A Communist Consumers Museum? Isn’t that a contradiction in terms? I mean, in the Cold War, we in the West were the consumer society. We still are. They were, well, communist. So what could a Communist Consumers Museum even show?
When we passed through Timişoara, Romania, this summer, we didn’t really have any plans. Picking up a map at the tourist information office, we wandered around, admiring the faded glory of so many of the buildings.
By mid-afternoon, we’d seen most of the churches and plazas that the map highlighted, and decided to visit only one of the city’s museums: the Communist Consumers Museum. We chose it purely based on its name, and the curiosity it aroused.
Inside a pub
Housed in the basement of a pub called Scârţ Loc Lejer, the museum is easy to miss. Climbing a small flight of stairs, we entered the pub: dark but pleasant-looking. Pictures and posters of varying quality covered every inch of the walls, and brightly-colored open umbrellas hung from the ceiling.
The Communist Consumers Museum
The museum is free, and you access it from the first room of the pub, down a staircase into the basement. Our eyes adjusting to the dim lighting, we realized that the hallway we entered was lined with … stuff. Bicycles and pictures and every possible item just standing or hanging or piled around us.
The Communist Consumers Museum isn’t so much a museum as a collection. Nothing is arranged or specially lit, or even labeled, as I’ve come to expect from museums. The set-up resembles, rather vaguely, a communist-era apartment in that there is a living room, a bedroom and a kitchen, along with that hallway piled with … artifacts? Junk? Treasures? I suppose it depends on your point of view.
At the bend of the hallway stands a bookcase. In front of the books is a collection of ceramic and plastic figurines: “chotchkes,” my mother would have called them.
The bedroom, living room and kitchen overflow with things as well: far more than any apartment would have held in the communist era, I’m sure.
In the living room, I counted five television sets, though there may be more, piled precariously with vintage radios, record players and other unidentifiable appliances.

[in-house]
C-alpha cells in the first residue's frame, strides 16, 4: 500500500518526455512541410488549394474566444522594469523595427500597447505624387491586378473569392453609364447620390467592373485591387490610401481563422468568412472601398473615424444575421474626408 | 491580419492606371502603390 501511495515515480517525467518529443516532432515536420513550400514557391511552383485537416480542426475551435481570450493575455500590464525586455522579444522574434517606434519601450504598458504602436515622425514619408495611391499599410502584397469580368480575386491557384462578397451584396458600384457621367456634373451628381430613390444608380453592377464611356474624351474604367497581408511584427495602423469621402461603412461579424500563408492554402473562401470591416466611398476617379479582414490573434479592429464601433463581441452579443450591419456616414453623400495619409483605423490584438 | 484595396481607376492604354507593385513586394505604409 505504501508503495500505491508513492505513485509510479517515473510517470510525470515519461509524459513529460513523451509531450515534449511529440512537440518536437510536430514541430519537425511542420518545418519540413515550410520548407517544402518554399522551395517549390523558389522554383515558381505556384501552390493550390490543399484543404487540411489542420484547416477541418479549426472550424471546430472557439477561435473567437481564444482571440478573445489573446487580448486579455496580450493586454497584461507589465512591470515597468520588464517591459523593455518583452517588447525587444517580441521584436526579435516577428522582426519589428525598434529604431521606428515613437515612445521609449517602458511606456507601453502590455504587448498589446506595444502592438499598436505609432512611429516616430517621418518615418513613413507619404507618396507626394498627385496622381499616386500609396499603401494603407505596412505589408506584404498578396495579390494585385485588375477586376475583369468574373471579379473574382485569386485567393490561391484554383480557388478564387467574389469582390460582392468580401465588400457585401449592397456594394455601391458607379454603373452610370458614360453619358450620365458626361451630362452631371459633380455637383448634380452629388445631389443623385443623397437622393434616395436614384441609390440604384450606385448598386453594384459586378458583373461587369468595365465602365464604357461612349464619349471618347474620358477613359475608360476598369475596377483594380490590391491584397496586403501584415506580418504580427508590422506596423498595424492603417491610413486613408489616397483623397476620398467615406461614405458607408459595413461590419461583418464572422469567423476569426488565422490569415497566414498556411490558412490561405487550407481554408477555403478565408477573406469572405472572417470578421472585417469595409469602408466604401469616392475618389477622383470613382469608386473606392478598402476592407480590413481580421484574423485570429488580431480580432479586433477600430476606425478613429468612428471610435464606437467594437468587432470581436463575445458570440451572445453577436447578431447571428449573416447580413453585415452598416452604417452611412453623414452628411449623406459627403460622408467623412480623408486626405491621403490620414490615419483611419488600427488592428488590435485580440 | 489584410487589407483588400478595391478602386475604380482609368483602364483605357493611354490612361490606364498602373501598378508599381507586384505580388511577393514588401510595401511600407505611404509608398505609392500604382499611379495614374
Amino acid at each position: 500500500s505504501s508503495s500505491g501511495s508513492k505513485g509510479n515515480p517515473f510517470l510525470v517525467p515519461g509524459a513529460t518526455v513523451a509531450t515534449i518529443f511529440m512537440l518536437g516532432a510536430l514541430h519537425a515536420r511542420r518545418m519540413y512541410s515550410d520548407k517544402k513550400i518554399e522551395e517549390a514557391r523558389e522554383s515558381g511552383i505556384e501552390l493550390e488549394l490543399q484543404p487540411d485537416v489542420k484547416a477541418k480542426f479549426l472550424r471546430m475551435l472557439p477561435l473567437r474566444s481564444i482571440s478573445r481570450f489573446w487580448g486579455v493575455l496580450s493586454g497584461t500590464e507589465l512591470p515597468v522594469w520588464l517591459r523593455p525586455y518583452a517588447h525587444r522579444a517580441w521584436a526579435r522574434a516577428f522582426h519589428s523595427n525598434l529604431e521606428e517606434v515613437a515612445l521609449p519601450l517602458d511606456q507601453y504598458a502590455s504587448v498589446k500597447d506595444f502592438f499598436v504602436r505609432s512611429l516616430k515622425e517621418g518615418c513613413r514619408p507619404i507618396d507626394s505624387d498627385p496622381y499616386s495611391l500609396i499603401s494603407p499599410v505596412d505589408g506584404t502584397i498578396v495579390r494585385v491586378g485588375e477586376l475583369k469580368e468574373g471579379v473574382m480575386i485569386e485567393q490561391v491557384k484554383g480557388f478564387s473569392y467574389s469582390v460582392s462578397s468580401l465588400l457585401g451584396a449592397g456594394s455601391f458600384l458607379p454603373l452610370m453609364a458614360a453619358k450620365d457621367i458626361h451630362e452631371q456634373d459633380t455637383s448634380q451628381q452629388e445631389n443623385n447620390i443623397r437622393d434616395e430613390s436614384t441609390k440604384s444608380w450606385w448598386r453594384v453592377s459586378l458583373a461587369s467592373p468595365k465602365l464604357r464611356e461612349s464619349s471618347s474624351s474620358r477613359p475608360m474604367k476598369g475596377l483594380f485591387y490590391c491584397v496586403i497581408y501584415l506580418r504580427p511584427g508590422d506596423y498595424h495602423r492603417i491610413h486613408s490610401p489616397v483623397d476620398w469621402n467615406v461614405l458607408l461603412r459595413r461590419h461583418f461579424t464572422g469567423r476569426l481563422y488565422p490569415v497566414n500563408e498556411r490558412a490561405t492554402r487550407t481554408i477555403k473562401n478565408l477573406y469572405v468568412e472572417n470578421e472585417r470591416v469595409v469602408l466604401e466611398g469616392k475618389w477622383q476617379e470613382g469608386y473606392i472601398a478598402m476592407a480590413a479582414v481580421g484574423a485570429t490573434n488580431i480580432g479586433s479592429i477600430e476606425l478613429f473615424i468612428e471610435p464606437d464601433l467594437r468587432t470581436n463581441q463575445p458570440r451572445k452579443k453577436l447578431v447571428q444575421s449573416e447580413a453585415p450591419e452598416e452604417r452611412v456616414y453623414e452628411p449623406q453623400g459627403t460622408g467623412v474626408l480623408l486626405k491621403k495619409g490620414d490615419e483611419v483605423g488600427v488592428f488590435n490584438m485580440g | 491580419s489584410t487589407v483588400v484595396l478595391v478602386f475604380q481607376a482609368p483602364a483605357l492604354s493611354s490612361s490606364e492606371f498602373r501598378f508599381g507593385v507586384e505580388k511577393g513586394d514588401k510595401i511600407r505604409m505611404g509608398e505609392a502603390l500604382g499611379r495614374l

The bedroom is mostly dedicated to children’s items: toys mostly, bicycles, games, and so on. Piled to the ceiling on all sides, it’s a room I’d never let a child loose in!
In the kitchen, empty liquor bottles line shelves. So do dishes and containers: ceramic, metal and plastic. The kitchen table supports not one meat grinder, but a row of five, all different, on each end. An open cupboard reveals complete sets of ceramic – or possibly plastic – containers for flour, sugar and so on.
Point of view
I think how a person experiences the Communist Consumers Museum would depend on his or her point of view. I can imagine that anyone who grew up in communist-era Romania would enjoy this museum tremendously. I’m sure there would be a lot of pleasurable flashes of recognition: “Oh, I had one of those!”
To me, it was less personal than that. When I visited the DDR Museum in Berlin, I saw a case showing souvenirs that East Germans brought back from travel to other Eastern European countries. It never occurred to me, to be honest, that people would have bothered with collecting, for example, ceramic figurines. But of course they would. People want a bit of beauty around them … though beauty is a matter of taste!
Many of the items did strike me as vaguely familiar: some of the toys particularly. They weren’t the toys I had as a child in the sixties, yet they were similar in style. What we call “vintage” now was fashionable then, and clearly the styles transcended the Iron Curtain.
I found myself wondering how this museum came to be. Did some hoarder collect all this stuff and just start calling it a museum? Did people start donating their unwanted, no-longer-fashionable items once the Cold War ended? According to Atlas Obscura, the Communist Consumers Museum is still accepting donations. Where could they possibly fit more stuff?
I enjoyed the chaos for the most part, but a real museum would curate the collection. They’d set up the rooms to look like they would have in the time period they are presenting, not like some packrat’s nest. The curators would store the rest of the items somewhere else, and perhaps rotate them into the display areas for variety. Someone would be there to explain the items and answer questions as needed. For example, I would have liked some explanation of consumer goods in Eastern Europe. Did the manufacturers of ceramic figures compete with each other, just like in the West? Did they literally copy Western consumer items, or did they independently develop them, influenced by Western aesthetics?
I would have happily paid an admission fee for a real museum.
The pub, by the way, has a very pleasant garden and serves all the usual pub drinks. After your museum visit, stay for a drink, and make sure to leave a hefty tip to thank them for not charging admission. It’s on Saszlo Szekely Street 1 in Timişoara.